In 2013, Varina High School celebrated 50 years on the Messer Road campus. Varina High School moved to the Messer Road campus in 1963 and has seen many changes. Most recently, the school has received a $30 million renovation. The school celebrated with a re-dedication in May 2013. The slogan for the celebration was "Varina High School – Devilishly Good at 50!" [4] Several events will mark the milestone including alumni recognition at sporting events, a spring beautification project and a campus rededication. A 50th anniversary committee has been planning the events for the past year. Principal Tracie Omohundro is in charge of that committee. "This is our opportunity to really showcase the great things we have going on here," Mrs. Omohundro said. Recognition of alumni began during football season when various generations of former students were called to midfield before games. Business teacher Dwanda Hicks is on the anniversary planning committee and has made buttons for alumni to wear during football games. "Everybody who came out on the football field to welcome the team got a button, so I’m in charge of making the buttons for the people who come support the teams," Mrs. Hicks said. Alumni recognition events at sporting events will continue through the spring. The beautification project scheduled for April will be followed by the rededication on May 5, which is the same day the Messer Road campus was originally dedicated 50 years ago. Mrs. Omohundro is pleased the renovation is wrapping up as the school celebrates its anniversary. "When we’re inviting folks back for our event, we can show people not only can you come reminisce about your school, but look at the nice improvements we’ve made, too," Mrs. Omohundro said. The Student Government Association is planning events to increase student involvement. Senior SGA president Calvin Bartelle said he hopes students appreciate the school’s influence on the community. "Varina has made an impact on the community by teaching students the knowledge they need to be successful in the future and by preparing them for tougher events that they may come against in the future," Calvin said. Students in the Center for Communications are also contributing to the celebration by creating posters and documentaries. Senior communications student Dahneja Jackson said she enjoys researching the school. "It’s a way I can look back at Varina and find out what was similar and different," Dahneja said. Graphic design instructor Joey Boehling, who has taught at Varina since 1984, created the 50th anniversary logo. He said the idea popped into his head at a committee meeting. "I like to play with words, and ‘Devilishly Good’ was a nice oxymoron. Also I’m thinking the zero in 50 looks just like the logo that we use for Varina Nation," Mr. Boehling said. There is no budget for anniversary events, but committee members encourage students and staff to donate their time and support. Librarian Virginia Brown is one staff member donating time to research facts about the school’s history. Social studies and government teacher Andrew Givens is on the 50th anniversary planning committee. He is a 1997 graduate of Varina. "I hope to see more involvement with the school and past alumni," Mr. Givens said. Mrs. Omohundro and other members of the committee are managing a Facebook page for the anniversary. She encourages students and community members to get involved. "We want to be able to show we should be proud of our school community, and that’s why this is really important for us," Mrs. Omohundro said.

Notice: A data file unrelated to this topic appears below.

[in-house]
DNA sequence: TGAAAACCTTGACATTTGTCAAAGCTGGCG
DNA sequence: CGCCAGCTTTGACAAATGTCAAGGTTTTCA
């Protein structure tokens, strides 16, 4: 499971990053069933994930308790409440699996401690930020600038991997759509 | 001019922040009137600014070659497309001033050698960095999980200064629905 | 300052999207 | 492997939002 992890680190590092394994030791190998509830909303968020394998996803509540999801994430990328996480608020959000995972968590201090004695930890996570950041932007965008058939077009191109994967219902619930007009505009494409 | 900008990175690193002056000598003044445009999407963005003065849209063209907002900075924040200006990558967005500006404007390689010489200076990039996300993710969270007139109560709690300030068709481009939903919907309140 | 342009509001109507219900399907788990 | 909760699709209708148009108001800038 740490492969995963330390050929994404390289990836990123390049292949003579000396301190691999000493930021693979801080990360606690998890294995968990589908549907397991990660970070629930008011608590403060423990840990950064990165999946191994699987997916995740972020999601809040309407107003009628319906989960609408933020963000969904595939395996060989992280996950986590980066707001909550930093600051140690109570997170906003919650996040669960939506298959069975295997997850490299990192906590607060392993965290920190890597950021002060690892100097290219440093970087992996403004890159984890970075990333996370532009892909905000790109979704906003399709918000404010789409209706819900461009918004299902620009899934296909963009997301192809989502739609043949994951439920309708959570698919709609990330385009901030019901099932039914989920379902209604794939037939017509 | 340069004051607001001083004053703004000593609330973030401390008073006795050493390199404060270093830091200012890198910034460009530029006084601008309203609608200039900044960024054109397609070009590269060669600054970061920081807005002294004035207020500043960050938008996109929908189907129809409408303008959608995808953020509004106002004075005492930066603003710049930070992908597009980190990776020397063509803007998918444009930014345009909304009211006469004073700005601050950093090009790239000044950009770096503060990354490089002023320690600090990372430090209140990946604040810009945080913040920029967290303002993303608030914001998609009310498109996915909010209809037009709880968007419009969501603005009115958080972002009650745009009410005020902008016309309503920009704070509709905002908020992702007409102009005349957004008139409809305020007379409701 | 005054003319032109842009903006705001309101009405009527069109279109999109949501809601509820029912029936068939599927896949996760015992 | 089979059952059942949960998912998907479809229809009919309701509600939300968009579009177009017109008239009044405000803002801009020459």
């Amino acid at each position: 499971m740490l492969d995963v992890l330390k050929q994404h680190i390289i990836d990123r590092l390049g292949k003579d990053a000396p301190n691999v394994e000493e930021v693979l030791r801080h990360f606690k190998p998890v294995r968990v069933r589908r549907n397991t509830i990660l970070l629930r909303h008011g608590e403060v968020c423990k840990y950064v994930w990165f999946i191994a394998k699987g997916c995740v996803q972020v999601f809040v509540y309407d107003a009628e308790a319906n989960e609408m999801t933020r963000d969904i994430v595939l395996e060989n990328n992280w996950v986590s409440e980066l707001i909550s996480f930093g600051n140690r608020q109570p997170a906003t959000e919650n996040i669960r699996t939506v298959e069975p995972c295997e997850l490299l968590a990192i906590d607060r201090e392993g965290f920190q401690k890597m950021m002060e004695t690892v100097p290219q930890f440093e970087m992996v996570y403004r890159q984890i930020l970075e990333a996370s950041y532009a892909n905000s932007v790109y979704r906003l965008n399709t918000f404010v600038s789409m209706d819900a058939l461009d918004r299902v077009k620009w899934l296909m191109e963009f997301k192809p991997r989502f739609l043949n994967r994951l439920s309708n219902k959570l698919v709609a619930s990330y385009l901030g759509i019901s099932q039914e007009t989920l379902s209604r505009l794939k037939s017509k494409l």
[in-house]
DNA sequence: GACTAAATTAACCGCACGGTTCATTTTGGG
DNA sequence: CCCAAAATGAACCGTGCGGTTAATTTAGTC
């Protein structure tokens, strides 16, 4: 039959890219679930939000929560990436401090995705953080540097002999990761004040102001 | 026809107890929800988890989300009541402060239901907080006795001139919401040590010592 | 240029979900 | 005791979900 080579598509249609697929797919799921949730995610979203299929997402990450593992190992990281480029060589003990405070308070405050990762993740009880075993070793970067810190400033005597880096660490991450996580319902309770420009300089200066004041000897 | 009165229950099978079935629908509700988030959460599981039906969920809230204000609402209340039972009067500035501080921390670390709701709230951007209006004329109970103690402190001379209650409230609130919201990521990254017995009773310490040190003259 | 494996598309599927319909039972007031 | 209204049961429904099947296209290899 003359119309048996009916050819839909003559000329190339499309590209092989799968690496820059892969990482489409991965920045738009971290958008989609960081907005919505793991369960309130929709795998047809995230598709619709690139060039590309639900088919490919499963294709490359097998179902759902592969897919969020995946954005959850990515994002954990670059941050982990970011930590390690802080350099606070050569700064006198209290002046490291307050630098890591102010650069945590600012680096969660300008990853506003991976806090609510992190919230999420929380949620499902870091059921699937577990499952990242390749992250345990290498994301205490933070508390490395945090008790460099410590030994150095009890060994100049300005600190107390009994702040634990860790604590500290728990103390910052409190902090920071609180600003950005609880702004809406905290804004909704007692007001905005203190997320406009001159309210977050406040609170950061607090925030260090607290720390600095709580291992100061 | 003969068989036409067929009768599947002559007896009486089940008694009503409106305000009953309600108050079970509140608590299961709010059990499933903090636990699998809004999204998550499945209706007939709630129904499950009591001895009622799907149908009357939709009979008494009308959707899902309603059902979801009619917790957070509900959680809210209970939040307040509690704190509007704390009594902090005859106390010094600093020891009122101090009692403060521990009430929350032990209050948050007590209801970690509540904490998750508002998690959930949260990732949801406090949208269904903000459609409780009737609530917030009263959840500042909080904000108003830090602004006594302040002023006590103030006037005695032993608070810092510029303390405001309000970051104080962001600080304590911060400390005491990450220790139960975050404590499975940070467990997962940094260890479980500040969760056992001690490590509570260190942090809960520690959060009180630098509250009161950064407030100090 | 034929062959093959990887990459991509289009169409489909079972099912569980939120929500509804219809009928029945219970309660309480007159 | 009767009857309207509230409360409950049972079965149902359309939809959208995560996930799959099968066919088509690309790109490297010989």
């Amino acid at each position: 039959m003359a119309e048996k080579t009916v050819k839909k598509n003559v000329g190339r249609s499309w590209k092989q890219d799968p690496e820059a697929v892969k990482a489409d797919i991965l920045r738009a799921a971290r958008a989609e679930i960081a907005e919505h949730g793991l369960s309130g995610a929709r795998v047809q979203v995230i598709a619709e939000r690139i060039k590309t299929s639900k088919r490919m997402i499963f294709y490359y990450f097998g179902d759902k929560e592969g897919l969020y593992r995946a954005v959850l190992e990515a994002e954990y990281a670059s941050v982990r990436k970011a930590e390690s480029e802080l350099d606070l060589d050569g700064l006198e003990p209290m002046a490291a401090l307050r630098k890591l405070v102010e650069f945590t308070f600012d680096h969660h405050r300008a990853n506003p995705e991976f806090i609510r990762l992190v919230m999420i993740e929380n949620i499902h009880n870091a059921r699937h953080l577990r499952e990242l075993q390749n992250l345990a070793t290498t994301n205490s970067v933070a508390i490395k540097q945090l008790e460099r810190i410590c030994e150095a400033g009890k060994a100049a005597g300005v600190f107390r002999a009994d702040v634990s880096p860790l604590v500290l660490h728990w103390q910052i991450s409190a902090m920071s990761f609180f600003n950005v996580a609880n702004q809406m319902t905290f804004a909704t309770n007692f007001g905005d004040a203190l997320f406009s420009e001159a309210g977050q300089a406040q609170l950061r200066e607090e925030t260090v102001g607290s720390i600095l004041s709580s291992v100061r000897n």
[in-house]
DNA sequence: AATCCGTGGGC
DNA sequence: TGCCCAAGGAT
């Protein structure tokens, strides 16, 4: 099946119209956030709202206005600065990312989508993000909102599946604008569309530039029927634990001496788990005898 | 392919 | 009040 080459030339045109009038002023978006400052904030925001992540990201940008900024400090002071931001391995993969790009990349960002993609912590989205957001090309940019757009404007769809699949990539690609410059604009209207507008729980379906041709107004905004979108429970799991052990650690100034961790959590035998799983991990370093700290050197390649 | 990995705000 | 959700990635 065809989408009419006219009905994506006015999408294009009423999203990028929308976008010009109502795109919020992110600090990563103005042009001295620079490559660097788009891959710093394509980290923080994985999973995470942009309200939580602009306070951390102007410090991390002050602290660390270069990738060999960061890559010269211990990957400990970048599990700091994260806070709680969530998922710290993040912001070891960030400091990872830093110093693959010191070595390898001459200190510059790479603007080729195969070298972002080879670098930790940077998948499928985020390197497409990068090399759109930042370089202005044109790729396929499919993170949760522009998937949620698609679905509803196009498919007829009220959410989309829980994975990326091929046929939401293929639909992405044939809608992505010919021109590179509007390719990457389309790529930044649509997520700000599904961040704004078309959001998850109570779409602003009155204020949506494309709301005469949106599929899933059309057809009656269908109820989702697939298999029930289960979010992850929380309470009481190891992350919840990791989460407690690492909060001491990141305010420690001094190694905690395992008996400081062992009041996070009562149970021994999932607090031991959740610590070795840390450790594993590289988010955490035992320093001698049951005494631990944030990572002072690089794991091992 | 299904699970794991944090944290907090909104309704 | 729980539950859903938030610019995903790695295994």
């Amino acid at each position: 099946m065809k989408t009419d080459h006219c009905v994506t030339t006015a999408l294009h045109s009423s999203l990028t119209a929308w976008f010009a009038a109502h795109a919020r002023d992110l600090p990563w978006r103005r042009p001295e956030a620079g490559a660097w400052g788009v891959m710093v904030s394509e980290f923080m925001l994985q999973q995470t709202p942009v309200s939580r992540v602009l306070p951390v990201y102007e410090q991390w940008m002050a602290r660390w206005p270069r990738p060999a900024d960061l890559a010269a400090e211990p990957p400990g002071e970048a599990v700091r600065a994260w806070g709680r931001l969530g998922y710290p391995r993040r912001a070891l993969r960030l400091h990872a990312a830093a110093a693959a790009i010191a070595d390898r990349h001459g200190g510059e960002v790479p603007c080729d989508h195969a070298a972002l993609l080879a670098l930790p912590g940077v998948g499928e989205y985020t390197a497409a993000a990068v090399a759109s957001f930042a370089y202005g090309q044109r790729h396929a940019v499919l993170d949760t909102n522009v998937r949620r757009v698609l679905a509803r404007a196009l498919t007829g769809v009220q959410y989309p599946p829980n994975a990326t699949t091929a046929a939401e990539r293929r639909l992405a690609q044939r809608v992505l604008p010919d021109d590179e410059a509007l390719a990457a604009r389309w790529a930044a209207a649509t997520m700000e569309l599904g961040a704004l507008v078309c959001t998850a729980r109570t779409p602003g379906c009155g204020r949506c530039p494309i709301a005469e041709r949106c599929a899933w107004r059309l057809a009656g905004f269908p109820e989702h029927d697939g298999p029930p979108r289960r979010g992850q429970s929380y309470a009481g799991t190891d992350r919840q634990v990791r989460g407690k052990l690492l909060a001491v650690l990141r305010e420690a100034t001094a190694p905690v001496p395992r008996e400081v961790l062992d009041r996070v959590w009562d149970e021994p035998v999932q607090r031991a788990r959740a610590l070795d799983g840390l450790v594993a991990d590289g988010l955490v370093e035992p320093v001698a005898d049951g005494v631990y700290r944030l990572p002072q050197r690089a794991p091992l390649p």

Notable alumni[edit]


  1. ^
  2. ^ "Center For Communications". Varina High School. Retrieved 2012-09-22. 
  3. ^ "Varina High School" (PDF). Retrieved 2012-09-22. 
  4. ^ "Varina High School". Retrieved 2012-09-22. 

External links[edit]